On April 25, 2013, an article was posted on NPR Network Member, MindShift KQED’s website blog: “A Design Challenge to Students: Solve a Real-World Problem!” MindShift’s focus is on exploring the future of learning in all its dimensions – covering cultural and technology trends, groundbreaking research and innovations in education.
With the generous support of our partners, sponsors and supporters IDSA was able to put on the first IDSA K12 Design Education Symposium. This event, which took place November 9-10 in Dearborn, Michigan, was a huge success. K-12 teachers, college educators and practitioners from across the US and Canada gathered to discuss creativity, problem solving and innovation within the K-12 classrooms today.
It has been said – if your cup is half full, you are thought of as an optimist, but if your cup is half empty, you are looked upon as a pessimist. If you happen to be an engineer, perhaps you’d view the cup as twice as large as it should have been in the first place. As clearly articulated this past weekend, if you are a designer – your cup presents huge opportunities to solve a meaningful problem, one that requires identifying and sorting through endless possibilities as a path to one innovative and sustainable solution!
In partnership with the National Art Education Association (NAEA), a highly interactive IDSA K12 Design Education Initiative workshop took place at the Westin Boston Waterfront Hotel during IDSA’s 2012 International Conference.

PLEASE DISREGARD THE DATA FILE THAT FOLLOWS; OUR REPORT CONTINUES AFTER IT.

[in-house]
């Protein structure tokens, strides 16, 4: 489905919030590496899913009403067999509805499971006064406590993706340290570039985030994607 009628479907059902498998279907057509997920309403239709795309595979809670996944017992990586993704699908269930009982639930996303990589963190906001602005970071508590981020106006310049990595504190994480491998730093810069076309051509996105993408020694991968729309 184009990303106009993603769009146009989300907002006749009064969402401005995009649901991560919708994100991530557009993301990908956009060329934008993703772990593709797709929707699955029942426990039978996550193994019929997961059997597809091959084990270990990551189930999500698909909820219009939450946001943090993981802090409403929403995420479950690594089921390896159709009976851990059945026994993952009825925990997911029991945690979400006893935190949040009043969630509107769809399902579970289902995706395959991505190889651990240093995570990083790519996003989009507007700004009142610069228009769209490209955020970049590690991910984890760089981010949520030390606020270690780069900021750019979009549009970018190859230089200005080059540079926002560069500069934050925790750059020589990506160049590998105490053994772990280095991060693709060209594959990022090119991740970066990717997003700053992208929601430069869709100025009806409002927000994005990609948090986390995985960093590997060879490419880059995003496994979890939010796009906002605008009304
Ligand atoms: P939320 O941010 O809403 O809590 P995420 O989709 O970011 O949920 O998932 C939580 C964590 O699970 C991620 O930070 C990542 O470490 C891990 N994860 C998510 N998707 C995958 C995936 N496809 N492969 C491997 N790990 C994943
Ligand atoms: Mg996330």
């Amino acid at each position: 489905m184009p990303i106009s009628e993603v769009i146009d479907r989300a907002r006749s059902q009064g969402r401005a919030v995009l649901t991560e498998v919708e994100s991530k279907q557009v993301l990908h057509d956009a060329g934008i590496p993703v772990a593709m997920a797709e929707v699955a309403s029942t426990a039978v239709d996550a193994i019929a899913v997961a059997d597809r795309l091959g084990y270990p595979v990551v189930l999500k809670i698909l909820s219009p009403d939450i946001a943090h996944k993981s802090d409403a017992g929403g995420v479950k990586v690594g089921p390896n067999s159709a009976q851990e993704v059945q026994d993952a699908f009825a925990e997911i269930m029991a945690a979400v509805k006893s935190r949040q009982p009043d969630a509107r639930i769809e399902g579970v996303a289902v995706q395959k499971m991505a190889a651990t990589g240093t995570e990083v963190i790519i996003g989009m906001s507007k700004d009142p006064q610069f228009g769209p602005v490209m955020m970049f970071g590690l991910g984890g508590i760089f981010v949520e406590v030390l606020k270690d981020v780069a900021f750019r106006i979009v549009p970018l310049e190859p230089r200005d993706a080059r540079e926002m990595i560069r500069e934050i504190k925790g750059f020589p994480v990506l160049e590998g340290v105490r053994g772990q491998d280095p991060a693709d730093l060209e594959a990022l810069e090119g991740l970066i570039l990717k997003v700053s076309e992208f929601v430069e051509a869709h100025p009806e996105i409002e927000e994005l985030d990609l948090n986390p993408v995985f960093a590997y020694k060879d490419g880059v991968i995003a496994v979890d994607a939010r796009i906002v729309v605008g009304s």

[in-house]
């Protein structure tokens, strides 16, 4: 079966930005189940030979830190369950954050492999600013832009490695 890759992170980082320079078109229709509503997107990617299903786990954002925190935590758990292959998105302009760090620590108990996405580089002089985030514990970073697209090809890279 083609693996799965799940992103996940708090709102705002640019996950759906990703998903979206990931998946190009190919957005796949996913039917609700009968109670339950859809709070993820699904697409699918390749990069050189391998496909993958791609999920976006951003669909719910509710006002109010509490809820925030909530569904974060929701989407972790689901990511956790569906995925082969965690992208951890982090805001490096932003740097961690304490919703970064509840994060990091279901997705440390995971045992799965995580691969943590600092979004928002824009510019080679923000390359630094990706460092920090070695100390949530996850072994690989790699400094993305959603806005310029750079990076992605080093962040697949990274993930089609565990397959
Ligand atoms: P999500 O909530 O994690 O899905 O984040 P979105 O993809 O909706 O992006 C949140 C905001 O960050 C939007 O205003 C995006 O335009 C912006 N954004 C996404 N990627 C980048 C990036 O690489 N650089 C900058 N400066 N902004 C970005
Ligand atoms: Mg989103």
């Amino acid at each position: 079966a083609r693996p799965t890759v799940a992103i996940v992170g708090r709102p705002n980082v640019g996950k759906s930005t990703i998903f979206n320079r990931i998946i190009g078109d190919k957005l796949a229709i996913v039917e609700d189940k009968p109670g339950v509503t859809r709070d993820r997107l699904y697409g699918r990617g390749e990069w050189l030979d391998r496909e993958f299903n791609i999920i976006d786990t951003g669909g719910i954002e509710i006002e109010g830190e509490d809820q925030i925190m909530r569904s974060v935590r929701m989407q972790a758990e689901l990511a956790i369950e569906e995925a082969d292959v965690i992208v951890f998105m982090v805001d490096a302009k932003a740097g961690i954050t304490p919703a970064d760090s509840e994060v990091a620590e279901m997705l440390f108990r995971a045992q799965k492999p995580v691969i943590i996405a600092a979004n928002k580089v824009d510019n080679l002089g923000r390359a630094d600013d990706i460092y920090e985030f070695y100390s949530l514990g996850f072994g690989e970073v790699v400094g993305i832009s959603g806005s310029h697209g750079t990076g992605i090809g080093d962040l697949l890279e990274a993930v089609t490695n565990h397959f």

The following blog entries represent a telling story as written by a K-12 educator who participated in the IDSA Design Learning Challenge 2012. Garreth Heidt, a middle school humanities teacher at Perkiomen Valley Middle School East, shares rare and honest insights into real-time experiences throughout the entire challenge.
The spring 2012 Creative Expressions humanities class at Perkiomen Valley Middle School East (teachers Garreth Heidt, Kathy Todd, Shannon Mullowney, and Briana Pittari) introduced seventh graders to design thinking, the design process and how to work like designers—people who apply creative and critical thinking with technical know-how to the discovery and solution of all types of problems. As an added bonus, this year’s class was visited by Knoll, one of the world’s premier designers and producers of office furniture.